Bill puts cams to the test
LISBON — State Rep. Tim Ginter is supporting legislation that would reduce state funding for communities by $1 for every dollar in fine revenue generated by traffic cameras.
The Ohio House passed a bill two weeks ago that would not only reduce Local Government Fund (LGF) payments to communities but also require appeals of traffic camera speeding tickets be heard by a county municipal court judge instead of an administrative appeals officer.
The bill, which is now in the Ohio Senate’s transportation committee, was introduced by state Rep. Bill Seitz, R-Cincinnati. Ginter, R-Salem, was among those who voted in favor of the bill, despite the fact three communities in his district — East Liverpool, Wellsville and Liverpool Township — began deploying traffic cameras the past year.
“I know this is a sensitive subject … It was a tough vote for me,” he said.
The bill eliminates the administrative appeals process and instead requires appeals to be heard by a municipal court judge. The other major provision would require communities with traffic cameras to report to the state how much in fine money was generated by cameras, with the amount deducted from the community’s annual LGF allocation. LGF is a form of state aid to cities, villages, townships and county commissioners, with the money coming from various state taxes.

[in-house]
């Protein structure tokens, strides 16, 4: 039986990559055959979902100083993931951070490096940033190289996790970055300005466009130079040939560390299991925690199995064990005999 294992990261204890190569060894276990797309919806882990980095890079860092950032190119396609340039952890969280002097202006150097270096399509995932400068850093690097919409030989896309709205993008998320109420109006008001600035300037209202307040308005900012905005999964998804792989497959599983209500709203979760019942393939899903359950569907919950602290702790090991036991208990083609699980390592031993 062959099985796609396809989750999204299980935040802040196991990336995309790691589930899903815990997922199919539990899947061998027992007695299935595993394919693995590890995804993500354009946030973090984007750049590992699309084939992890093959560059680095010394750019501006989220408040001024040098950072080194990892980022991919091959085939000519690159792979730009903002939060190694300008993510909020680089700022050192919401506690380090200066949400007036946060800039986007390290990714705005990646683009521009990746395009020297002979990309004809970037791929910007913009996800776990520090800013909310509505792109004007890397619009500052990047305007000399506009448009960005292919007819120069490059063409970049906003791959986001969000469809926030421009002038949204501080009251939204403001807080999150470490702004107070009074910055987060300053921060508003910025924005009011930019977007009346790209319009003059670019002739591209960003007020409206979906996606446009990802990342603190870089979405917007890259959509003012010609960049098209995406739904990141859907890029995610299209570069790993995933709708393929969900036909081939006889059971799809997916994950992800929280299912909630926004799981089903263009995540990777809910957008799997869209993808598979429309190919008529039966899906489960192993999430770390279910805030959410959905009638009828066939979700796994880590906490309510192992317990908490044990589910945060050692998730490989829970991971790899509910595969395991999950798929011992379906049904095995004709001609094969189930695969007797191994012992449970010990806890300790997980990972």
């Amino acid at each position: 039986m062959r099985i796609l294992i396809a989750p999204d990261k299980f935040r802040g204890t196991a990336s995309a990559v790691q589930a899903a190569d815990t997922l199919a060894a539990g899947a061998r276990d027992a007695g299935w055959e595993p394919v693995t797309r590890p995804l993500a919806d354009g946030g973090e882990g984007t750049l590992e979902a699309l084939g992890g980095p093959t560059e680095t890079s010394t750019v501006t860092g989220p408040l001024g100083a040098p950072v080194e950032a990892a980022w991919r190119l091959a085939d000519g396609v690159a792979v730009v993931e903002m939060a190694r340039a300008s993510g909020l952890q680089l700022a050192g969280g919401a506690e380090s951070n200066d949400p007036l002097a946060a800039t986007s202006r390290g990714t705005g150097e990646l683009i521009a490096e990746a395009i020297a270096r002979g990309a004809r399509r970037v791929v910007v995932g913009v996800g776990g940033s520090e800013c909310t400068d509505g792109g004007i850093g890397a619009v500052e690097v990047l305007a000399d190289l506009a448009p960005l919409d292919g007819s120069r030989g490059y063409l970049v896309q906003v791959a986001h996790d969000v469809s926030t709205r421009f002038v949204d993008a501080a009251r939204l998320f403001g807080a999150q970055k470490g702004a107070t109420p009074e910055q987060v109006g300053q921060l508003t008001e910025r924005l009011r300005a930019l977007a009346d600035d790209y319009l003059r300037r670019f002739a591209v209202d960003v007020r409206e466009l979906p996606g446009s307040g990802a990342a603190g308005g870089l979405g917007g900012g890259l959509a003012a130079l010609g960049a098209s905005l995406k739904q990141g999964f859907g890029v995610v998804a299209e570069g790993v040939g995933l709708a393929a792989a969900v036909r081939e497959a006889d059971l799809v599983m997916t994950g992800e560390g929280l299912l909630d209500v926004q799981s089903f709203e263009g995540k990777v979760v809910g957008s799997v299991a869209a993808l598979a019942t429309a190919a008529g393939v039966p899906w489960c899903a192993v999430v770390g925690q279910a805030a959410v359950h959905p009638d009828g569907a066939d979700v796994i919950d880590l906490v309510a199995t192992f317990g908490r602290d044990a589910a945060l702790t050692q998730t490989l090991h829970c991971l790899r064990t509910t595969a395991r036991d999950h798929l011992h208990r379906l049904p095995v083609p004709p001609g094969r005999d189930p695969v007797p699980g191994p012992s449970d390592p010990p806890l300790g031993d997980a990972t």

The communities that have gone to traffic cameras say they are doing so for safety reasons, but neither East Liverpool, Wellsville or Liverpool Township requested a traffic study of its roads be performed by the Ohio Department of Transportation.
“The question is, is this being done for safety or is this being done for profit?” Ginter said, adding the decision to deduct LGF money from these communities will put that to the test depending whether there is push back from communities.
Ginter said he spoke with East Liverpool Mayor Ryan Stovall and Liverpool Township Police Chief Jayson Jackson about his support of the bill to let them know where he was coming from. He said both indicated they will make more from traffic cameras than LGF.
In East Liverpool, for example, traffic cameras generated $250,000 the first month, but it has dropped off since. The 2018 city budget projects traffic cameras will still generate $600,000 this year. East Liverpool’s LGF allocation this year is an estimated $88,000.
The 2018 LGF allocation for Wellsville is $38,000 and $41,000 for Liverpool Township.
The money deducted from LGF allocations would go to ODOT’s roadway enhancement safety fund.
Ginter said the use of an administrative officer to handle appeals instead of a judge bothers him because he is unsure whether an administrative officer can be viewed as completely neutral. A colleague from the Columbus area described the administrative appeals as “kangaroo courts” where those who receive a ticket are not afforded the same rights they have in a court.
He said Seitz’s bill would “put in place a policy where they would have the opportunity to contest the ticket in court.”
The way it works now is the traffic offender would have to appeal the administrative officer’s ruling to municipal court, which has occurred, but few have made it all the way to a hearing. East Liverpool Municipal Court heard its first such appeal hearing last week.
Ginter said he was also motivated by the numerous complaints received from constituents who feel the use of traffic cameras was done for the sole purpose of creating speed traps, especially on state Route 11 where the speed limit drops from 70 mph to 50 mph at East Liverpool city limits. This was in place years before the traffic cameras arrived, however.